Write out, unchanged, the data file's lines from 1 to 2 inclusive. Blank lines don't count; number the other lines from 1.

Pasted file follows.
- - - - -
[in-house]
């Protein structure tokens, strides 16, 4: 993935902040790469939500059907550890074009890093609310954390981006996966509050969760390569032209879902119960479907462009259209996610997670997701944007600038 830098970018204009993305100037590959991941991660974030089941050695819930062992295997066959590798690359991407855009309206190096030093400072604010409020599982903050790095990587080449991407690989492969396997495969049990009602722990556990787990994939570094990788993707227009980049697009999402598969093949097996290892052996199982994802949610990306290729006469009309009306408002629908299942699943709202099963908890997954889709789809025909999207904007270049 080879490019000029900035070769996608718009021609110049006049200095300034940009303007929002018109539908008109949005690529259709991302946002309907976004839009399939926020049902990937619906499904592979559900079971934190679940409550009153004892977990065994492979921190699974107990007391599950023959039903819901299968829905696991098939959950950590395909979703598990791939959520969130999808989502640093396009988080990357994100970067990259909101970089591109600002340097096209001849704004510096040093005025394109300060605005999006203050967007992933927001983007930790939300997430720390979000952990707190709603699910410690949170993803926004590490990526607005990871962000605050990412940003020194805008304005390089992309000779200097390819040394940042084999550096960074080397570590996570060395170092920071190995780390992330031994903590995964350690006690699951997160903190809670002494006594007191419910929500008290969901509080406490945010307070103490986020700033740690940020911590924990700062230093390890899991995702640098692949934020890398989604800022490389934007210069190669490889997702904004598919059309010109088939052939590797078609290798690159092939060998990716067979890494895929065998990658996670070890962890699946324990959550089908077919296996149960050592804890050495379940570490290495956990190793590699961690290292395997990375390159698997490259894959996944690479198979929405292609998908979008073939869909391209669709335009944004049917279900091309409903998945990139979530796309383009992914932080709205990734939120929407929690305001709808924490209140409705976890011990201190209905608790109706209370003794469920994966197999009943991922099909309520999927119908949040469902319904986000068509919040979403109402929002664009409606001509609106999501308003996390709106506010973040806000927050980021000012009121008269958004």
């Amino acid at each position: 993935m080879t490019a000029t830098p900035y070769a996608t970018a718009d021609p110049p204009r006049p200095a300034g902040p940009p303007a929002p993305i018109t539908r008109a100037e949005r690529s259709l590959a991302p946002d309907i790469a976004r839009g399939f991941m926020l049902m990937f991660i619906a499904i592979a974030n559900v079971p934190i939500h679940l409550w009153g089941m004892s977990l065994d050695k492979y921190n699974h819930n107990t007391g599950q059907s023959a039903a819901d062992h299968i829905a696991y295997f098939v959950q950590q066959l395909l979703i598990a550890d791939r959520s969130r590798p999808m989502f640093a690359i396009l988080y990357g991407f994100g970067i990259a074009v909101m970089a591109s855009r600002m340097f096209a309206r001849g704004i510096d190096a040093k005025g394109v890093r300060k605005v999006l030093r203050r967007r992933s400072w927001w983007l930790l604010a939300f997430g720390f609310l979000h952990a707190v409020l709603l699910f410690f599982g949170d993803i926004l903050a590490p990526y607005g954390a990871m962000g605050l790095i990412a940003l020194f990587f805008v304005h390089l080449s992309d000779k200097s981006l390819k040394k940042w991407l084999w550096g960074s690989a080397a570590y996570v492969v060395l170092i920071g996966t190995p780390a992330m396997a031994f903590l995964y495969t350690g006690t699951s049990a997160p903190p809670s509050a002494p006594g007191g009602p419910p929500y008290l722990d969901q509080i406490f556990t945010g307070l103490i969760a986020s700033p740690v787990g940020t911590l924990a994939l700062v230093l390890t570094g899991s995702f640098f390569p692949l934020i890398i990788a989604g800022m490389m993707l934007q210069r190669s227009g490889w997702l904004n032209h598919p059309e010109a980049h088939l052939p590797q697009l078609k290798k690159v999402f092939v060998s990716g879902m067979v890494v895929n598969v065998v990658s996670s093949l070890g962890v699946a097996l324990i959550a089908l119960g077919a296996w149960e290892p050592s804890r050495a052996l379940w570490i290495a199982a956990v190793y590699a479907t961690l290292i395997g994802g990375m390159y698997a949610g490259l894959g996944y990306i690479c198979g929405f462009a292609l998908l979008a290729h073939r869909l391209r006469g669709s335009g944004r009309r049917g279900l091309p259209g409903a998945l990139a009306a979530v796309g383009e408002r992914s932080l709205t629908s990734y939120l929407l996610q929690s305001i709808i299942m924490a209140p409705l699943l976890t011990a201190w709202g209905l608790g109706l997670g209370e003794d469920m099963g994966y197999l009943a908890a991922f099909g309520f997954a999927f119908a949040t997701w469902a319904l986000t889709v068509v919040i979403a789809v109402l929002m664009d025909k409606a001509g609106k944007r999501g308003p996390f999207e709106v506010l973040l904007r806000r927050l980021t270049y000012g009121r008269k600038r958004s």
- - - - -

[in-house]
């Protein structure tokens, strides 16, 4: 993935902040790469939500059907550890074009890093609310954390981006996966509050969760390569032209879902119960479907462009259209996610997670997701944007600038 830098970018204009993305100037590959991941991660974030089941050695819930062992295997066959590798690359991407855009309206190096030093400072604010409020599982903050790095990587080449991407690989492969396997495969049990009602722990556990787990994939570094990788993707227009980049697009999402598969093949097996290892052996199982994802949610990306290729006469009309009306408002629908299942699943709202099963908890997954889709789809025909999207904007270049 080879490019000029900035070769996608718009021609110049006049200095300034940009303007929002018109539908008109949005690529259709991302946002309907976004839009399939926020049902990937619906499904592979559900079971934190679940409550009153004892977990065994492979921190699974107990007391599950023959039903819901299968829905696991098939959950950590395909979703598990791939959520969130999808989502640093396009988080990357994100970067990259909101970089591109600002340097096209001849704004510096040093005025394109300060605005999006203050967007992933927001983007930790939300997430720390979000952990707190709603699910410690949170993803926004590490990526607005990871962000605050990412940003020194805008304005390089992309000779200097390819040394940042084999550096960074080397570590996570060395170092920071190995780390992330031994903590995964350690006690699951997160903190809670002494006594007191419910929500008290969901509080406490945010307070103490986020700033740690940020911590924990700062230093390890899991995702640098692949934020890398989604800022490389934007210069190669490889997702904004598919059309010109088939052939590797078609290798690159092939060998990716067979890494895929065998990658996670070890962890699946324990959550089908077919296996149960050592804890050495379940570490290495956990190793590699961690290292395997990375390159698997490259894959996944690479198979929405292609998908979008073939869909391209669709335009944004049917279900091309409903998945990139979530796309383009992914932080709205990734939120929407929690305001709808924490209140409705976890011990201190209905608790109706209370003794469920994966197999009943991922099909309520999927119908949040469902319904986000068509919040979403109402929002664009409606001509609106999501308003996390709106506010973040806000927050980021000012009121008269958004």